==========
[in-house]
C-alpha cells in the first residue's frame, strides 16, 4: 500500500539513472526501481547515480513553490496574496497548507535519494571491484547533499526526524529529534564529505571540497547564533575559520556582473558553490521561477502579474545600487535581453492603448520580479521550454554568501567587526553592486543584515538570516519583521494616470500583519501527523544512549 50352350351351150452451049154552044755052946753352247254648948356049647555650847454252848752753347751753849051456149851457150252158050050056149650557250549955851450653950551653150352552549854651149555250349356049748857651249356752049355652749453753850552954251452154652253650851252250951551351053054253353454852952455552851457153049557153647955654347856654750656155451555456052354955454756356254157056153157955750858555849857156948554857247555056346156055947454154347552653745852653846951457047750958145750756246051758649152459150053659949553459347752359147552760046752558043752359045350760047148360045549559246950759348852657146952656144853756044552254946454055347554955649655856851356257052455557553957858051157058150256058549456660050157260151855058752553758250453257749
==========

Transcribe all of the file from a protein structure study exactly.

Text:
[in-house]
C-alpha cells in the first residue's frame, strides 16, 4: 500500500539513472526501481547515480513553490496574496497548507535519494571491484547533499526526524529529534564529505571540497547564533575559520556582473558553490521561477502579474545600487535581453492603448520580479521550454554568501567587526553592486543584515538570516519583521494616470500583519501527523544512549 50352350351351150452451049154552044755052946753352247254648948356049647555650847454252848752753347751753849051456149851457150252158050050056149650557250549955851450653950551653150352552549854651149555250349356049748857651249356752049355652749453753850552954251452154652253650851252250951551351053054253353454852952455552851457153049557153647955654347856654750656155451555456052354955454756356254157056153157955750858555849857156948554857247555056346156055947454154347552653745852653846951457047750958145750756246051758649152459150053659949553459347752359147552760046752558043752359045350760047148360045549559246950759348852657146952656144853756044552254946454055347554955649655856851356257052455557553957858051157058150256058549456660050157260151855058752553758250453257749